Antur Stiniog blurs the lines between downhill and trail riding.
This is the most exciting trail development in Wales for years: Antur Stiniog.
Need to know
- Uplift: 10am-4pm, Thursday-Sunday. £26.
- What to ride: Most trails are fine on a trail bike. Super tacky tyres are a must though as the rock is very slippery when it’s wet (it always is).
- What to wear: If you’ve got a full face helmet, wear it. Kneepads and elbows are probably a good idea too as it’s rocky.
- How to get there: Antur is on the A470 just north of Blaenau Ffestiniog in North Wales. From southern England take the M54 then A5 around Shrewsbury. From the north take the M56 then A494.
It looks as though the skin of the mountain has been peeled off, exposing the black and grey sinews of slate that lie just below the thin scrapings of topsoil.
Water trickles from every exposed gash in the hillside and the town of Blaenau Ffestiniog in Snowdonia steams as the exposed layers of slate spoil — testament to the town’s history of industry — warms up in the weak September sun.
The mines and quarries in this North Wales town are things of the past, but above us a new industry has been hewn from the rock.
The place is loaded with expectation. Wales’s newest bike park boasts four trails and the promise of 25 uplifts a day (although the website modestly says 15). Usually we like to earn our descents, but when offered the chance to get all the gain of a speedy descent with none of the pain of ascent we’re hooked.
The new bike park sits above the town of Blaenau Ffestiniog (pronounced Bligh-now Fess-tin-eog), the centre of what was once the biggest slate mine in the world. It’s like looking into a history of industry, broken slate lying in mounds the size of small hills. When the old industry disappeared, the town was left with nothing to do and nowhere to go.
But if this is a story of decline, the local community was having none of it. They decided to fill the void with a mountain bike centre — an ambitious project, with four trails now open to ride, and plenty more in the planning including an eight-mile XC loop, pump track, jump trail and visitor centre.
In the uplift van we see the jumps and drops at the tail end of the black trails as the shuttle speeds us up the hill: they look big, fast and fun. It takes just 10 minutes to reach the top.
At the drop-off point, we have four colourful choices: two red trails, a black downhill run and a double-black track. All are surfaced with small gravel sized chunks of local stone, compacted to make smooth and fast-draining trails.
Step off the track and as you slowly sink into the bog it dawns on you just why it’s surfaced this way. Photographer Roo plonks his bike down to take some shots and when he turns back to it the Alpine is being slowly sucked under.
The easier red trails swoop you down the hill in a series of brilliant little berms that keep your speed through the turns beautifully. The trail throws in the occasional rock garden or rocky slab — slippery as an eel and just as repellent — to mix in with the smooth-rolling trail and keep you on your toes.
The more technical red has tabletops and drops thrown in for good measure, and starts with a steep chute and a couple of steeper corners to really test the mettle.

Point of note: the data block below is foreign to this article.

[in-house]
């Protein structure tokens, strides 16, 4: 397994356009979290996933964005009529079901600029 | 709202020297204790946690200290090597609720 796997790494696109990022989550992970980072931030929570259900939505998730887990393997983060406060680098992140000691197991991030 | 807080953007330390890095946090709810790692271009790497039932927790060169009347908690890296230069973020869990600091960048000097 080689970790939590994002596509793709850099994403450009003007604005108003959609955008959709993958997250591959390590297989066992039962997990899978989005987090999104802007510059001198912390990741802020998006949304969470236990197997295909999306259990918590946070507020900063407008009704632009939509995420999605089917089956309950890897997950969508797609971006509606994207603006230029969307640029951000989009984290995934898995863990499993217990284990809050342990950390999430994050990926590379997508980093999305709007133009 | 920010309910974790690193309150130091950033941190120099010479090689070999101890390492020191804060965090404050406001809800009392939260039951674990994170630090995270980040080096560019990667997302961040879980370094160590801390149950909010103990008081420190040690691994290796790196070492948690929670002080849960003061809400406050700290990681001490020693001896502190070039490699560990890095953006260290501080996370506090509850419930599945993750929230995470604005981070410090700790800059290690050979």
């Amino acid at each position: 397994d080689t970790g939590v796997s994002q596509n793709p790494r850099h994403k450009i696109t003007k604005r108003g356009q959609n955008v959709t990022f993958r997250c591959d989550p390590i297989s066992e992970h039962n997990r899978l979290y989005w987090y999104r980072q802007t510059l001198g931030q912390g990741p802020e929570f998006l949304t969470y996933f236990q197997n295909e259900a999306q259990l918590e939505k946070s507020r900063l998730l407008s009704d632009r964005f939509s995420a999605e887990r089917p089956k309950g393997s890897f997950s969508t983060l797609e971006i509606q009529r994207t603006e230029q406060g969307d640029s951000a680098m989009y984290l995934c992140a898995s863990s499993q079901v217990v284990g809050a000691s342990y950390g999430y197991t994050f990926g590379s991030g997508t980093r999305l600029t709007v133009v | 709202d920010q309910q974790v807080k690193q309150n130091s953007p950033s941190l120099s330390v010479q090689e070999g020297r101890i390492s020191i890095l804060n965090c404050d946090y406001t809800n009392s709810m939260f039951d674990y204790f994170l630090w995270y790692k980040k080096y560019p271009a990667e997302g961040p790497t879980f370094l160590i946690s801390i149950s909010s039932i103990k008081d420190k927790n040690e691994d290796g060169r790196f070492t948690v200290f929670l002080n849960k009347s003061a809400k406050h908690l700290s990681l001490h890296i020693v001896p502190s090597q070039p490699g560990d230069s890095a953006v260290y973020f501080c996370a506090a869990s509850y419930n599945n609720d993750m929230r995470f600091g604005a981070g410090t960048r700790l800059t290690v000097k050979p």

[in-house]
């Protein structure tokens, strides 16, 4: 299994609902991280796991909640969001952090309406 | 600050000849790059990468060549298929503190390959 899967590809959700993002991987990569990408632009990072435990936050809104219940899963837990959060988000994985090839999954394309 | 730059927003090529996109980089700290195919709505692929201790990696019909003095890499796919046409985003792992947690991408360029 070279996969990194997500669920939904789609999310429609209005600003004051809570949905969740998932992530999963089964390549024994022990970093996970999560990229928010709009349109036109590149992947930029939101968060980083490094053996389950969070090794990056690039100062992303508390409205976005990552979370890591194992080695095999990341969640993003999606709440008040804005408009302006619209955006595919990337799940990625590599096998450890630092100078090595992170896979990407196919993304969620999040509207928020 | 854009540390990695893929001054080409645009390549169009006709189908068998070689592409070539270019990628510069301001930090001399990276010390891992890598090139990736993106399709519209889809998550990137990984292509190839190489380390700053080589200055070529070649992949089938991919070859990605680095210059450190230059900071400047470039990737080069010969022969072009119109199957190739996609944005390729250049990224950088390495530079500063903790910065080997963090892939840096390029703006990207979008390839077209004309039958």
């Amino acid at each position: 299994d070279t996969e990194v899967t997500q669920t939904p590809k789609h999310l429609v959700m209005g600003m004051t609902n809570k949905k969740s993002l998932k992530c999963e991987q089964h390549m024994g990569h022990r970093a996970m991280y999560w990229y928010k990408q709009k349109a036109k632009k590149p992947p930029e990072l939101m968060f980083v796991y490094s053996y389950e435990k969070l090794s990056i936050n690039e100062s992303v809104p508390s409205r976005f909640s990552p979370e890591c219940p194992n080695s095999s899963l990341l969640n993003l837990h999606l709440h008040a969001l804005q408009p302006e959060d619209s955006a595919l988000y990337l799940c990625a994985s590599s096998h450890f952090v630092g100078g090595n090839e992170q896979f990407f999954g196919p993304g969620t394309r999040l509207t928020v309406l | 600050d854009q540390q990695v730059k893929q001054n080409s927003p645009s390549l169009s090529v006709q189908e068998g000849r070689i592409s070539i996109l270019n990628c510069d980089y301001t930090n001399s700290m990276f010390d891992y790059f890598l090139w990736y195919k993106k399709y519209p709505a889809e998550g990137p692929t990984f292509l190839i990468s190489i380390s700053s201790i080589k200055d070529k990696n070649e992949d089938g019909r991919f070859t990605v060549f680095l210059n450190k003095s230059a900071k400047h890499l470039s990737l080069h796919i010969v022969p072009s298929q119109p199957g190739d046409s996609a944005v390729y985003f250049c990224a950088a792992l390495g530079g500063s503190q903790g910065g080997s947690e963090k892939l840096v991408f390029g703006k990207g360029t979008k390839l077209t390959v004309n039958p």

Everything is rollable but as you get faster throughout the day you can start getting your wheels off the ground. It’s a blast, you couldn’t get to the bottom of the trail without a grin like the Cheshire Cat.
This is a challenging place to ride, but a modern trail bike is more than capable of tackling 75 per cent of the trails, says Adrian ‘Bud’ Bradley, who runs the DH centre here. “The uptake has been better than we ever thought, and the feedback has been fantastic too. Everyone who rides here seems to love it, from kids to 50 year olds.”
The downhill trails are harder. The double black is best ridden on a DH bike with super tacky tyres, as it’s very steep and traction is limited.
The other, easier black option is fine on a trail bike though — just make sure you take it easy on your first run or it’ll come back to bite you. The jumps are bigger and the trails steeper, but if you’re a skilful rider it’s fast and adrenaline packed. The rocks are still slippery, but with less gradient to the trail you can afford to let them off and keep your traction.
Ten years ago, a venue of this size dedicated to uplift-assisted riding would have died on its arse. There just weren’t enough downhill riders within two hours drive of Blaenau Ffestiniog to make it work. Today, with an increase in skill levels from most trail riders and the competence of new trail bikes, Antur Stiniog is an exciting development for trail riders. You can’t help but boost their skills over the course of 25-odd runs.
The project owes its existence to a £1.5million grant from the European Regional Development Fund (ERDF), and it already looks like money well spent — the town is bustling with people when we drive through. When mbr last visited five years ago, it seemed like a ghost town. It’s smartening up too, with a town centre development and slate monuments to the past.
Bud is delighted with the initial response. “We’ve been open since July  and up until yesterday [mid-September] we had 1,400 cyclists using our service,” he says. “And to think we’ve only got half of what we’re going to have up and running!”
Downhillers coming here looking to get themselves up to speed for racing will ultimately be disappointed: the trails are too well groomed for that.
But for the rest of us, Antur Stiniog has just returned North Wales to the map as a proper, multi-day riding destination. This place is going to be huge — get there before the rush.